A bid opening occurred Friday for two Hoopeston demolitions through the Central Illinois Land Bank Authority (CILBA).
The properties to be demolished are 624 and 628 E. McCracken St., Hoopeston. The land bank has spent $175,000 on 10 demolitions in Hoopeston during the last nine months with a $125,000 Illinois Housing Development Authority (IHDA) Strong Communities Program grant and a $50,000 match from the city.
CILBA has $100,000 left from the Hoopeston Retirement Village Foundation to keep anti-blight work going in 2022.
Kellie Ferrell, land bank board member and Hoopeston city council member said, “these two properties have been real problems for the city with squatters and public safety issues that result, like fires. This is the first time the city is doing ‘fast track’ demolitions and the land bank has helped us take a proactive approach to problem properties that couldn’t simply be purchased from the county trustee for $800 at the fall auction.”
After this round of demolitions, CILBA will be doing a larger demolition request for proposal (RFP) for properties the land bank owns.
This round will include four demolitions in Rankin, two in Ridge Farm, one in Westville and one in Hoopeston. The asbestos testing for these properties was done in early July. When asbestos reports are completed, the land bank will issue the demolition RFP.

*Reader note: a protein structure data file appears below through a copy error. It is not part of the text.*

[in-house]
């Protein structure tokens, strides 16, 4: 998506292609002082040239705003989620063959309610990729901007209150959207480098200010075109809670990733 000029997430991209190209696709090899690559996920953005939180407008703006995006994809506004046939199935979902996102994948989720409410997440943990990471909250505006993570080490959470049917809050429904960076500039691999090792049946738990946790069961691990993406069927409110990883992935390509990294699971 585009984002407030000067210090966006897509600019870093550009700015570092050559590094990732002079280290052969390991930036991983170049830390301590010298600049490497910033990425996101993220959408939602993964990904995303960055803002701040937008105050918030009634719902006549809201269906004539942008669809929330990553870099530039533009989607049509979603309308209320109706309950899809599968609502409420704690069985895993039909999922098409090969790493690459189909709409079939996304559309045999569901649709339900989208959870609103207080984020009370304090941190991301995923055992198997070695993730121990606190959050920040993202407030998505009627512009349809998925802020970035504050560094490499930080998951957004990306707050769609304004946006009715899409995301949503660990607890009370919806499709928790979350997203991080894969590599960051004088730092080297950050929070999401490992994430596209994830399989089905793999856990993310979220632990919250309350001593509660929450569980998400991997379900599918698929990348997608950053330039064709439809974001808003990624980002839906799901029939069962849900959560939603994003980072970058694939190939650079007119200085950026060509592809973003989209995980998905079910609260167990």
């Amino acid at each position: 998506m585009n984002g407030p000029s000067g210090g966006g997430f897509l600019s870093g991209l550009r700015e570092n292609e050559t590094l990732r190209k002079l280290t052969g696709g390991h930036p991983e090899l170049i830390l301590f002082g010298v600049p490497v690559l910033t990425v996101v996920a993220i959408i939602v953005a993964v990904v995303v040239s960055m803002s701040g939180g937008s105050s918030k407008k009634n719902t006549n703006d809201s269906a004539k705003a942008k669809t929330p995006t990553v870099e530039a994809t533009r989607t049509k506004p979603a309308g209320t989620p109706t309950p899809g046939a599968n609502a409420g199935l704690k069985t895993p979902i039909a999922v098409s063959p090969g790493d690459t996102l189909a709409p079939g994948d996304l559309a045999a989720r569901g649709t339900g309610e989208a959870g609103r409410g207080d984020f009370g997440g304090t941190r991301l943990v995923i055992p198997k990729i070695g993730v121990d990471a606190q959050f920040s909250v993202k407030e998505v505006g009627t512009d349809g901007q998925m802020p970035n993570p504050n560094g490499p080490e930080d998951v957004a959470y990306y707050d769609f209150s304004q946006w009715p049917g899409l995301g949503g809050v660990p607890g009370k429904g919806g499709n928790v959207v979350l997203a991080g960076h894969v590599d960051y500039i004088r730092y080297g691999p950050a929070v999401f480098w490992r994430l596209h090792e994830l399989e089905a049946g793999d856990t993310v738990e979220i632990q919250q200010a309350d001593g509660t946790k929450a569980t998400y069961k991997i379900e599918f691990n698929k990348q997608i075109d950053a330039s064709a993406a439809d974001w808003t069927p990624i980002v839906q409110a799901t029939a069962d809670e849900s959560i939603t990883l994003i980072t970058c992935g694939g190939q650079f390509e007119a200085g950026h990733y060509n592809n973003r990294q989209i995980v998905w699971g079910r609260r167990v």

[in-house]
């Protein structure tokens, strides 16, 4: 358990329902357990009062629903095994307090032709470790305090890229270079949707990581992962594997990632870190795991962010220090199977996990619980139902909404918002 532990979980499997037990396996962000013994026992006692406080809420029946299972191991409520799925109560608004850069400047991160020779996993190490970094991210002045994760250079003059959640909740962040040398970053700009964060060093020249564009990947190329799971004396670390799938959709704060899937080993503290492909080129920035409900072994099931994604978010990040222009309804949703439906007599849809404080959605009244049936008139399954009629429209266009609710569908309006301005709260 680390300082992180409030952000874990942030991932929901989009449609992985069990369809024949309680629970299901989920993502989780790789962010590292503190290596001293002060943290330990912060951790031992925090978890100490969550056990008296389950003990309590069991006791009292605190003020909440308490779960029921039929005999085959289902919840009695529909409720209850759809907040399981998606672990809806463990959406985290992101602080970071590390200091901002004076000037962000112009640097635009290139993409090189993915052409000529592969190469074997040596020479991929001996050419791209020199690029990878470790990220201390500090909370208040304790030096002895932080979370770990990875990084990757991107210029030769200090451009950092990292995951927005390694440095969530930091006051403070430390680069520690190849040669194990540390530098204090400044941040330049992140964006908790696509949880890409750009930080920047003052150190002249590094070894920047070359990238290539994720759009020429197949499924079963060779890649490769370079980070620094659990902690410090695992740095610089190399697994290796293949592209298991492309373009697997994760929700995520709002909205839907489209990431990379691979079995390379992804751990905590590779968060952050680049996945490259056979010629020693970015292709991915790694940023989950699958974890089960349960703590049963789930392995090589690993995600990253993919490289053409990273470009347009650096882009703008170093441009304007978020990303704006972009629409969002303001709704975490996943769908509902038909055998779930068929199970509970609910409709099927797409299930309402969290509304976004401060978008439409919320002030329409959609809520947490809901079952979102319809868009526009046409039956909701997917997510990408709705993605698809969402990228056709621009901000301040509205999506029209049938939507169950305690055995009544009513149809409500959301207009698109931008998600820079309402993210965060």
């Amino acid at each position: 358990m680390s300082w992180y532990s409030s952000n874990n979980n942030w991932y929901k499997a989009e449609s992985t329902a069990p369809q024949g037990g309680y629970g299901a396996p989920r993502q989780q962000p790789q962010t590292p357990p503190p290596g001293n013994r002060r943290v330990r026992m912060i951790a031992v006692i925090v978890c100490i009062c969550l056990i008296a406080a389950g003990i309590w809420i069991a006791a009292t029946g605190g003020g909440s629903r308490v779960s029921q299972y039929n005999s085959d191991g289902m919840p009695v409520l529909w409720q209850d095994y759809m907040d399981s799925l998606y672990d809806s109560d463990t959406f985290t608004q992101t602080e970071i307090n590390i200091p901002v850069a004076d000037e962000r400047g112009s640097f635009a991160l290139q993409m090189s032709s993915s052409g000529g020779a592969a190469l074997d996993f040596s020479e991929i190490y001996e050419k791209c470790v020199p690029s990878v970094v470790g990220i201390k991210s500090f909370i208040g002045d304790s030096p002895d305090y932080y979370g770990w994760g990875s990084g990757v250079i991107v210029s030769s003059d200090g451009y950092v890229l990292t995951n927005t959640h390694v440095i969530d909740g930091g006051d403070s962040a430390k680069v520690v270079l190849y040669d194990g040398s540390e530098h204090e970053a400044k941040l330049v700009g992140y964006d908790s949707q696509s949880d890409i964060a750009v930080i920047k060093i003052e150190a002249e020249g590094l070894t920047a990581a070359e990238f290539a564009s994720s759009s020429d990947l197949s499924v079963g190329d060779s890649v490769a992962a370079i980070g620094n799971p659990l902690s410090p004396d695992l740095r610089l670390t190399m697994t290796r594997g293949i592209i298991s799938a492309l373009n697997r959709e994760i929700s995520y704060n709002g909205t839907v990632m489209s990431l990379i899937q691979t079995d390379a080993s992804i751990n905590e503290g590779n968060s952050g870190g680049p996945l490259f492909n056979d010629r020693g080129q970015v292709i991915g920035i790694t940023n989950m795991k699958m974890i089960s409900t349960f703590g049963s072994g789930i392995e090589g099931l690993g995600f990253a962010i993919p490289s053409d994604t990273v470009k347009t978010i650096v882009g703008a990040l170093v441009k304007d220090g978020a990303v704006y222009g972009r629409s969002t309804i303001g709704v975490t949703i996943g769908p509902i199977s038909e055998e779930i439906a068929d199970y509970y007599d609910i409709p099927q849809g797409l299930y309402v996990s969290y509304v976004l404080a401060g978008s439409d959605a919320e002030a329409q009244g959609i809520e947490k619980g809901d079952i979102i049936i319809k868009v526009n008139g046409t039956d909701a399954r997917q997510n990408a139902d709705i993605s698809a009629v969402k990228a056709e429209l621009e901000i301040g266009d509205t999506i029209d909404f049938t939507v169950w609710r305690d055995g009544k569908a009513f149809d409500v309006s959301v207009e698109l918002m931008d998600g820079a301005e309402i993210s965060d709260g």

Additionally, CILBA will then help Georgetown and Westville advance ‘fast track’ demolition projects as part of the IHDA Strong Communities Program grants. The land bank wrote grant applications for Georgetown, Rankin, Ridge Farm and Westville. They were all awarded $45,000 and the land bank is doing all the project management and legal work to advance projects.
CILBA Executive Director Mike Davis said, “the land bank is really excited to have done $250,000 worth of demolitions the last few months in Vermilion County and we’re ready to deploy the next $250,000. The most important part of this work is helping communities like Hoopeston, Georgetown, Westville and others use property code in place to take a proactive approach on problem properties instead of watching buildings fall in on themselves for 10-plus years. There’s plenty of opportunity to scale this work if CILBA has more resources.”